"My school faces a/the market" rather than "is facing".
My school is opposite to the market.
Maybe it could be opposite to/from the market but still face it backwards? Either way, I think your sentence does not express the same meaning.
Posible translation: My school is in front of the market.
Or it should be written as: Sekolah saya di depan pasar.
dudes ı have a very simple question what the hell is mean face ı dont know even english and ı trying to learn english to indonesian :(
In this case, it means that the school is opposite a market, for instance on different sides of a street.
I think, additionally, it should face the market - as in the entrance of the school should be on the street where the market is. 'Opposite' does not put any constraint on the way the school is oriented relative to the market.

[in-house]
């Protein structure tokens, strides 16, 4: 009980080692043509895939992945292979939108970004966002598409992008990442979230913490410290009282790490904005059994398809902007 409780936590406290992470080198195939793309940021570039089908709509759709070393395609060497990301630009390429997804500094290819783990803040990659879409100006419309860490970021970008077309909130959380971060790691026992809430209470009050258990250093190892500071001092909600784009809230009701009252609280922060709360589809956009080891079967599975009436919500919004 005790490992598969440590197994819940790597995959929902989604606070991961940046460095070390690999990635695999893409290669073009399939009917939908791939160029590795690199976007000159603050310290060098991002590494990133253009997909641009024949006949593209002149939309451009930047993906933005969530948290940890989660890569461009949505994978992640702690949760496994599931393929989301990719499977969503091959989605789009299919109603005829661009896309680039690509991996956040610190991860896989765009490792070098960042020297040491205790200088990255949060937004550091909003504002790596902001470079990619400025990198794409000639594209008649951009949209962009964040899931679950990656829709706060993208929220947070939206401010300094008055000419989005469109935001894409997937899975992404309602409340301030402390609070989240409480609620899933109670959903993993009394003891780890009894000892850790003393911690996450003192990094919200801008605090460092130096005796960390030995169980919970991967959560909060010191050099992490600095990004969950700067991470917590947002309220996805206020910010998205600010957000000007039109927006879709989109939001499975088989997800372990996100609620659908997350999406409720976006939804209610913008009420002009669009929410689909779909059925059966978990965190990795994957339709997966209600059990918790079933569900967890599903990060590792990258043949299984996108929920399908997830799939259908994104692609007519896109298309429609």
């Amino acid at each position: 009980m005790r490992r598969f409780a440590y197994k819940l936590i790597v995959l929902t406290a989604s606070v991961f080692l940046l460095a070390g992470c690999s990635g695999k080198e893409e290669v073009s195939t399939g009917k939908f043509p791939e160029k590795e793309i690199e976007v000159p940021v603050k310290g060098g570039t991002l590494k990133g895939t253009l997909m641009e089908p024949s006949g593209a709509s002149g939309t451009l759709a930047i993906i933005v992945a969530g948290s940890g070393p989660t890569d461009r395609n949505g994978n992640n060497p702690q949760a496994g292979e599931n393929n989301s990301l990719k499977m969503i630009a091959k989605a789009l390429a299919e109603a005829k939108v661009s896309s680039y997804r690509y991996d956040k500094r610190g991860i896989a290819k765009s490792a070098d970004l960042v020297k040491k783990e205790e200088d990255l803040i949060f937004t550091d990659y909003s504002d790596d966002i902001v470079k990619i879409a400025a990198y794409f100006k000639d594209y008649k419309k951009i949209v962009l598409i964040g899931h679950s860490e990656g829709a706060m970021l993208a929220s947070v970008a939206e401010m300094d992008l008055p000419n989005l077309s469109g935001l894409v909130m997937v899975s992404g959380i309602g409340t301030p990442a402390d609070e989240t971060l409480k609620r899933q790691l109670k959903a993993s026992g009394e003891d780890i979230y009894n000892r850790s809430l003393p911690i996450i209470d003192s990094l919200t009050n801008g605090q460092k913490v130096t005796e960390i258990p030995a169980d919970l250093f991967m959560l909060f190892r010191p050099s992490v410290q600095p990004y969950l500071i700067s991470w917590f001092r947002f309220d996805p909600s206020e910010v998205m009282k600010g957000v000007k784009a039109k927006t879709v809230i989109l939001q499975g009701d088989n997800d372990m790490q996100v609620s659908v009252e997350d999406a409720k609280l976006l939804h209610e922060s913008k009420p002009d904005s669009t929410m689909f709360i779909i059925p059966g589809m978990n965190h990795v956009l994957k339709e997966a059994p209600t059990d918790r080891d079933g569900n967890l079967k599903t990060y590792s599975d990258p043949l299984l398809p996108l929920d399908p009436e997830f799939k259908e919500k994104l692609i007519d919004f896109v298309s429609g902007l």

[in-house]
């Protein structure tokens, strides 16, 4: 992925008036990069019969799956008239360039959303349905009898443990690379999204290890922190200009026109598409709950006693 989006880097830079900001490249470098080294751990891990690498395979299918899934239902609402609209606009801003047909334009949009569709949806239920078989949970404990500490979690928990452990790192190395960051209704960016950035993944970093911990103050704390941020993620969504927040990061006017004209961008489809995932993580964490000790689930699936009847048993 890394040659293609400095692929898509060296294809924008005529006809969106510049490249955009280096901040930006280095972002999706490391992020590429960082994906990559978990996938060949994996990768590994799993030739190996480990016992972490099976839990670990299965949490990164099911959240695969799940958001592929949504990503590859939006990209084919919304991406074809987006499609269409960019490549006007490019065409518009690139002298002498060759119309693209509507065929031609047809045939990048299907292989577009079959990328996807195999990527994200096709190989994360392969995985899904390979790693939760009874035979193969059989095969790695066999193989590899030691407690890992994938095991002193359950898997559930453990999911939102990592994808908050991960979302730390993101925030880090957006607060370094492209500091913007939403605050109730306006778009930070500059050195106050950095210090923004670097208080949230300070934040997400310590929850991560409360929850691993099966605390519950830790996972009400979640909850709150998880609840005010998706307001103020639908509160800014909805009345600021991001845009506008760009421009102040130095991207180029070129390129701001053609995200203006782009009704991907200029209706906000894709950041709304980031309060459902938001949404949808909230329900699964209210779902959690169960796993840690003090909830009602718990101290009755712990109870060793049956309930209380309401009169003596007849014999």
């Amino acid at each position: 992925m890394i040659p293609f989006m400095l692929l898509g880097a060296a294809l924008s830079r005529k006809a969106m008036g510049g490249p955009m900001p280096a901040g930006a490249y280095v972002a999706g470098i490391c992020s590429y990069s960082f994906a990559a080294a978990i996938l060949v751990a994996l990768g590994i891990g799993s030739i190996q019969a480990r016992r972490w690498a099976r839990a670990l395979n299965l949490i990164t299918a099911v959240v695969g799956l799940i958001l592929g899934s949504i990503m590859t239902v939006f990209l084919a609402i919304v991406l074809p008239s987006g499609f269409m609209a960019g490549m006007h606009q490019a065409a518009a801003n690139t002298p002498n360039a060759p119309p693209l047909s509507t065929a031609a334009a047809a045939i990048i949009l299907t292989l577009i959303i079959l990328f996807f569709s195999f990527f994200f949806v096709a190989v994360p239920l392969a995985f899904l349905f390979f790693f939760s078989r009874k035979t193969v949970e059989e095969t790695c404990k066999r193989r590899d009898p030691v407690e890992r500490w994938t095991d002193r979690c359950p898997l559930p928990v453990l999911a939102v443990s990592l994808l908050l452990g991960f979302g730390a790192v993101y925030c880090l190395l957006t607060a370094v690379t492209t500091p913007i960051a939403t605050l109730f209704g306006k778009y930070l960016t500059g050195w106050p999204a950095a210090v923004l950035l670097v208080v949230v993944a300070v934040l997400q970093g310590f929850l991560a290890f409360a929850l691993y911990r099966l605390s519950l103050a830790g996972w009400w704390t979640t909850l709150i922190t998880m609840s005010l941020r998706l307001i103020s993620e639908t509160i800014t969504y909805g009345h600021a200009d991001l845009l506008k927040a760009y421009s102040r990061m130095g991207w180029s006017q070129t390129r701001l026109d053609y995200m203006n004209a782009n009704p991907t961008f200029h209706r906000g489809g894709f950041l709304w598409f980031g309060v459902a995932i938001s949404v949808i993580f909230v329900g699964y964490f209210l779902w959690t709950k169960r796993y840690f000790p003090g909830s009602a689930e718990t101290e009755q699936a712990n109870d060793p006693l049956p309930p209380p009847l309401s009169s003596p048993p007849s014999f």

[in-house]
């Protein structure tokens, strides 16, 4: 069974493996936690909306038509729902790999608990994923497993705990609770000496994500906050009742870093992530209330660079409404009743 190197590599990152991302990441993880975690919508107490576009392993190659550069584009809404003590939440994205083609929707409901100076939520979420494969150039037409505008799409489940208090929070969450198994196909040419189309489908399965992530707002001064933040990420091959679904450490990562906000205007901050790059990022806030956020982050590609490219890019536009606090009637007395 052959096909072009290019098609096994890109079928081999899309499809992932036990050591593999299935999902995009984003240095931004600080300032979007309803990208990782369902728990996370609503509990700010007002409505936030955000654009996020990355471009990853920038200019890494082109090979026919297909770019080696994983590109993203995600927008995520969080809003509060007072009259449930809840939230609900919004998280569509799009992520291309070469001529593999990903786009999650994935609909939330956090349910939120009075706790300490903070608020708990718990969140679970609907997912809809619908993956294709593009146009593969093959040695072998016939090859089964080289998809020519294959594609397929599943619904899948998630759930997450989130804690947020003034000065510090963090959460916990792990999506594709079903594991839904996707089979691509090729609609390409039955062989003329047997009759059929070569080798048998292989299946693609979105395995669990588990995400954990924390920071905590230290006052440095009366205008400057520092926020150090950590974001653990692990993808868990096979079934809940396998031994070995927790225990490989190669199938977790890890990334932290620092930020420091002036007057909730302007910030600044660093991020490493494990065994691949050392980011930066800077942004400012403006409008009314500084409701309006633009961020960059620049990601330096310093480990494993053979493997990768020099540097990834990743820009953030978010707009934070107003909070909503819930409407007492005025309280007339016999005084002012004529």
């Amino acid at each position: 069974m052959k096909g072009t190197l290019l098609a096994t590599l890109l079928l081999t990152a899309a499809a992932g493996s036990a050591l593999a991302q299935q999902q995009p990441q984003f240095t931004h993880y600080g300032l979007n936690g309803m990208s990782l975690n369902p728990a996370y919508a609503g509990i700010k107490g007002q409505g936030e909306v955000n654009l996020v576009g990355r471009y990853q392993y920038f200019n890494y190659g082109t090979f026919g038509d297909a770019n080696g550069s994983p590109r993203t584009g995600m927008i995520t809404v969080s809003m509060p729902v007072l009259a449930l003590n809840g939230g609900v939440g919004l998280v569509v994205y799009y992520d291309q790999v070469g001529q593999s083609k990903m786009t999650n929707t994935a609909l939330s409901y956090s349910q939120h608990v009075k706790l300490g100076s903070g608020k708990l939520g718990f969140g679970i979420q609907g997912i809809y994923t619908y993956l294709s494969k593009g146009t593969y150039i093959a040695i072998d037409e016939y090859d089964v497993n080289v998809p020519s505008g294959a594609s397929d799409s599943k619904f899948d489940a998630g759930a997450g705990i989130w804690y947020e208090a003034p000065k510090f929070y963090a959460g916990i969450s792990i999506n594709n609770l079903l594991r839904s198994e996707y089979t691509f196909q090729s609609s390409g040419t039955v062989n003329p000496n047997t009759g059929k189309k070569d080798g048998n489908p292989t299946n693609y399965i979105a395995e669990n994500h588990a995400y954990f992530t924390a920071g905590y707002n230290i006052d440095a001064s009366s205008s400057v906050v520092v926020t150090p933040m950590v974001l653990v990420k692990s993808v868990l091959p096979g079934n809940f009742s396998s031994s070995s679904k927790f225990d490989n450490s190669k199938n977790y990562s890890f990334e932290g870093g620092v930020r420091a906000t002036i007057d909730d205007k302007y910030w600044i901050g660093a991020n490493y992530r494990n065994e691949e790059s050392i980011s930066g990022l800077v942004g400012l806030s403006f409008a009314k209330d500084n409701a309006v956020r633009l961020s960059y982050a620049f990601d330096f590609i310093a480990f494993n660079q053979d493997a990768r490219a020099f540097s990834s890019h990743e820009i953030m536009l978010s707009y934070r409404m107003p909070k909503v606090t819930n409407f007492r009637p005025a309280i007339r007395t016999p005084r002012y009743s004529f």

after 4 months ı am asking myself how do ı cant know this
My school faces a market.
There is no standard in grammar translation. Sometime you expected a/the/is ... Sometime you don't! Make up your mind already!
"Facing" is the same as "opposite" in normal everyday English. They both mean that the two places are across a street from each other at the same place on the street.